4 Different Types of Pigmentation & How to Treat it (Naturally)
Types of pigmentation
Melanin refers to the brown pigment that produces the various shades and colours of human skin. Coloration or pigmentation is determined by the amount of melanin in the skin.
Without melanin, the skin would be pale with shades of pink caused by blood flow through the skin. Fair-skinned people produce very little melanin, darker-skinned people produce moderate amounts, and very dark-skinned people produce the most.
People with albinism have little or no melanin and thus their skin appears white or pale pink. Usually, melanin is evenly distributed in the skin, but sometimes people have spots or patches of skin with more melanin. This excess melanin is known as hyper pigmentation. There are several different types of hyperpigmentation, such as:
Ephelides, also known as freckles, are small brown spots that appear on areas of the skin most frequently exposed to the sun. Freckles are harmless and occur as a result of the overproduction of melanin. Freckles come from UV stimulation from frequent sun exposure and sunburns.
They can appear on anyone that does not protect themselves from the UV rays from the sun. Genetics are also partially responsible for this type of pigmentation showing up on the skin. People whose skin produces pheomelanin, aren’t protected from UV radiation and tend to have the following characteristics:
- Red or blonde hair
- Fair skin
- Skin that tans poorly
However, people whose skin produces eumelanin are protected from UV rays and generally have the following characteristics:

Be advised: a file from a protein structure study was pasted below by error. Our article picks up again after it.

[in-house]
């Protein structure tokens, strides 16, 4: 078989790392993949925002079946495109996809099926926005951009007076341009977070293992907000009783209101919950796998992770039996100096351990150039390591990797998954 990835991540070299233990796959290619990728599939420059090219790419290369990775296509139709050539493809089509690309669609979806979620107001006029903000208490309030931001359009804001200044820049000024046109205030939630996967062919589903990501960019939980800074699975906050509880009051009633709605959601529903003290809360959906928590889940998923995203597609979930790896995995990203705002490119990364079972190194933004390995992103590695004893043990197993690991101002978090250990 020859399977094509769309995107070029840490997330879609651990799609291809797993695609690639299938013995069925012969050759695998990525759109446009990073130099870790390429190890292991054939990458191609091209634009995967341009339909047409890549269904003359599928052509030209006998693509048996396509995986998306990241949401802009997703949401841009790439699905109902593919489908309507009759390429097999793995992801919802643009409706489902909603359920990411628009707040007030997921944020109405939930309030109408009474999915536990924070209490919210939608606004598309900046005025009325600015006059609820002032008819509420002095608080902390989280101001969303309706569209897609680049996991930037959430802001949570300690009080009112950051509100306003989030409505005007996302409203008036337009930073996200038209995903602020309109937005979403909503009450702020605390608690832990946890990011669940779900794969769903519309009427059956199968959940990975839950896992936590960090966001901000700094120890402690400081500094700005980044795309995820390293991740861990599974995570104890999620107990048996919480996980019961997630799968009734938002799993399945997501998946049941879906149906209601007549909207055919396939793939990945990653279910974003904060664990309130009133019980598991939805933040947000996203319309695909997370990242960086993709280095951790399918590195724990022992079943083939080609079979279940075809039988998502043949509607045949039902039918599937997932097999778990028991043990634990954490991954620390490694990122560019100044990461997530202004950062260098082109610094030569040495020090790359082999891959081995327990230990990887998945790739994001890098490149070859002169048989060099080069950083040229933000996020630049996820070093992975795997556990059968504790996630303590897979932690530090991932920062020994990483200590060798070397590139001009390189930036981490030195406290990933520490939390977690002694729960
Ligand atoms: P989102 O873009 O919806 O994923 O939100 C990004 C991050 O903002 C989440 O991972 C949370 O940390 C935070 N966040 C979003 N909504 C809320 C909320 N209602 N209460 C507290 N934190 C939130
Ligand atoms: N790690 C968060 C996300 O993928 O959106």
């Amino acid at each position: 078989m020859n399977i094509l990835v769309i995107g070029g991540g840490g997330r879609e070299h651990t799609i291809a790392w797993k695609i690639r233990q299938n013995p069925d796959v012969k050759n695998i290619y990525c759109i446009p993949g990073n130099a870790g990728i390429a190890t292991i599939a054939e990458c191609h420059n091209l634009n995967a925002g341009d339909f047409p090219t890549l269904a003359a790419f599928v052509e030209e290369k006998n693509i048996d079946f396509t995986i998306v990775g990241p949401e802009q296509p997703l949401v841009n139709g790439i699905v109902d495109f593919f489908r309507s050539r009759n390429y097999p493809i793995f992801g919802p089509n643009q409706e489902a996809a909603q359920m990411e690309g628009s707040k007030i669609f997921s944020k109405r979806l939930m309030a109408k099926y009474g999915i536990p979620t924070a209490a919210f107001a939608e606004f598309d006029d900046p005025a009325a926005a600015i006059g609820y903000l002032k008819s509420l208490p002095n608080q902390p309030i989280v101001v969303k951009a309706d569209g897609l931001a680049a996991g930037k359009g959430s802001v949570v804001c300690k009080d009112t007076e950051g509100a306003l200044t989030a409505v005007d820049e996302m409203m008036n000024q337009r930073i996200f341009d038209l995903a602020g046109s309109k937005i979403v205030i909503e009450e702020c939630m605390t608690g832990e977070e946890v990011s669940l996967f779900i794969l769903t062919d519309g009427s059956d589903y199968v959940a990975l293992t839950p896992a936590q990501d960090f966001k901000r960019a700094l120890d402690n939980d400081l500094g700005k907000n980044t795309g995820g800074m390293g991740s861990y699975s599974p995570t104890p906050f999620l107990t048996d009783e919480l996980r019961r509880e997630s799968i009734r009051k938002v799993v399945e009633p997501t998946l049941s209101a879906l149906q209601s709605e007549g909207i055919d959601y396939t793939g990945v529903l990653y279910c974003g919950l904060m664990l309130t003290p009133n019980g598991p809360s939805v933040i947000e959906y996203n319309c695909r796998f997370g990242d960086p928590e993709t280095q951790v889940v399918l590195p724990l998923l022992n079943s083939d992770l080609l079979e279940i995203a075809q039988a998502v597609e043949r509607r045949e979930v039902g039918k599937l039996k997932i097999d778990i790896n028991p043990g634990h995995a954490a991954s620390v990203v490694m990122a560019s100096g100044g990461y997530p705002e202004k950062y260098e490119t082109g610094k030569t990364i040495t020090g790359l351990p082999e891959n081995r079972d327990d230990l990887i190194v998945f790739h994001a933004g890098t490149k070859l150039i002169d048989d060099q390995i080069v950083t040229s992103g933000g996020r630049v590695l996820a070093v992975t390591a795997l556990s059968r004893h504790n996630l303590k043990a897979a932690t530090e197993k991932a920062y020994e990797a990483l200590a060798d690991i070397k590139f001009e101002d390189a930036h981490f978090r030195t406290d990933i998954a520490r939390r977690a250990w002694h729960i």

- Brown or black hair
- Darker skin
- Skin that tans easily
Solar lentigines (Sun spots)
This is also known as sun spots or age spots. This type of pigmentation occurs on areas most commonly exposed to the sun, such as the hands and face. The lesions tend to increase with age, making them more common amongst middle aged to older people. They can vary in size and are characterised by their dark appearance with irregular borders.
These lesions are caused by a marked increase in the number of pigment cells located in the superficial layers of the skin. A biopsy should be considered if a lesion develops a highly irregular border, changes in pigmentation, or changes in the thickness to rule out cancer. However, sun spots are benign in most cases.
Traditional treatments of this type of pigmentation include cryotherapy, skin bleaching, chemical peels and laser therapy.
Melasma is a common skin problem. It is identifiable by brown to gray-brown patches on the skin, usually on the face. It is commonly found on the cheeks, bridge of the nose, forehead, chin, and above the upper lip. It also can appear on other parts of the body that get lots of sun, such as the forearms and neck.
In terms of statistics, melasma is far more common in women, as just 10% of people who get melasma are male. People with darker skin and people who have a genetic history of this pigmentation disorder, are more susceptible to suffering from the condition.
The causes of melasma is not yet clear. Dermatologists believe it occurs when the color-making cells in the skin, called melanocytes, produce too much color. People of colour are more prone to melasma because they have more active melanocytes than people with lighter skin.
Common melasma triggers include: